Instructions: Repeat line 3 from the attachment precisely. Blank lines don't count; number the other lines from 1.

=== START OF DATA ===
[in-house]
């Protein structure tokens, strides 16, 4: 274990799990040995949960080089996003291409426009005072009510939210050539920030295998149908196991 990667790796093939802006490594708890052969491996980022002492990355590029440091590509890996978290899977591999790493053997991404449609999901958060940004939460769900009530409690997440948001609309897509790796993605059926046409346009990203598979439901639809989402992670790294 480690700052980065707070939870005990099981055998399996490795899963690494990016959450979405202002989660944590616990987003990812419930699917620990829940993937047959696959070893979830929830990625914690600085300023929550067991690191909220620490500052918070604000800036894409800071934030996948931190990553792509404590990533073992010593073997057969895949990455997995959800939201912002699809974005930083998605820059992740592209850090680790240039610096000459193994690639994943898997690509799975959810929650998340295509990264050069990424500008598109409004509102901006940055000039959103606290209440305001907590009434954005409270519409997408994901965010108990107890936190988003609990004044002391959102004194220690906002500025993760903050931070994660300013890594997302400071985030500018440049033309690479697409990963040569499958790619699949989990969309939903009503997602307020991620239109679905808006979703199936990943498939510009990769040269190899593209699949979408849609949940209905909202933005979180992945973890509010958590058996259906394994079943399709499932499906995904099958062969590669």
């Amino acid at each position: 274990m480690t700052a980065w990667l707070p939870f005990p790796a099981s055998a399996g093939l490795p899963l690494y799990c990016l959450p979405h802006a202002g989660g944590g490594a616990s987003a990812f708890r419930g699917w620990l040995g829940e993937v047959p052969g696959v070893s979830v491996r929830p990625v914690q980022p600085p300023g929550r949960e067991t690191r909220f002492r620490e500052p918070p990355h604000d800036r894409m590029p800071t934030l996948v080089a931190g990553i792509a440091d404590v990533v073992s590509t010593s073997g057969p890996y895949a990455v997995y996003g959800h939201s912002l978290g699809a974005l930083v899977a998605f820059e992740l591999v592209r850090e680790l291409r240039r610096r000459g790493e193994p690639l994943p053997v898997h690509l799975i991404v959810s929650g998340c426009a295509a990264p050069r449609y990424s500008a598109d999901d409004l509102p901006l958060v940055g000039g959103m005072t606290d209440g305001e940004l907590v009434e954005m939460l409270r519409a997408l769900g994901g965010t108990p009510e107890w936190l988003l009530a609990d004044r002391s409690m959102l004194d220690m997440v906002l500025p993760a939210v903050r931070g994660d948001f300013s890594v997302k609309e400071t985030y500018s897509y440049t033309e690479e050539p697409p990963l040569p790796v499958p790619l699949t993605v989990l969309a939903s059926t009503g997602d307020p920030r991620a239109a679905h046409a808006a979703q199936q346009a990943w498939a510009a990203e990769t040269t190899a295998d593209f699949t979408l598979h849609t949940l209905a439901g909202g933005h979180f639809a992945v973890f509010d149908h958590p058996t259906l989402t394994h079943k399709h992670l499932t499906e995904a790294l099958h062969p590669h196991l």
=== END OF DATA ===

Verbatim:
């Amino acid at each position: 274990m480690t700052a980065w990667l707070p939870f005990p790796a099981s055998a399996g093939l490795p899963l690494y799990c990016l959450p979405h802006a202002g989660g944590g490594a616990s987003a990812f708890r419930g699917w620990l040995g829940e993937v047959p052969g696959v070893s979830v491996r929830p990625v914690q980022p600085p300023g929550r949960e067991t690191r909220f002492r620490e500052p918070p990355h604000d800036r894409m590029p800071t934030l996948v080089a931190g990553i792509a440091d404590v990533v073992s590509t010593s073997g057969p890996y895949a990455v997995y996003g959800h939201s912002l978290g699809a974005l930083v899977a998605f820059e992740l591999v592209r850090e680790l291409r240039r610096r000459g790493e193994p690639l994943p053997v898997h690509l799975i991404v959810s929650g998340c426009a295509a990264p050069r449609y990424s500008a598109d999901d409004l509102p901006l958060v940055g000039g959103m005072t606290d209440g305001e940004l907590v009434e954005m939460l409270r519409a997408l769900g994901g965010t108990p009510e107890w936190l988003l009530a609990d004044r002391s409690m959102l004194d220690m997440v906002l500025p993760a939210v903050r931070g994660d948001f300013s890594v997302k609309e400071t985030y500018s897509y440049t033309e690479e050539p697409p990963l040569p790796v499958p790619l699949t993605v989990l969309a939903s059926t009503g997602d307020p920030r991620a239109a679905h046409a808006a979703q199936q346009a990943w498939a510009a990203e990769t040269t190899a295998d593209f699949t979408l598979h849609t949940l209905a439901g909202g933005h979180f639809a992945v973890f509010d149908h958590p058996t259906l989402t394994h079943k399709h992670l499932t499906e995904a790294l099958h062969p590669h196991l």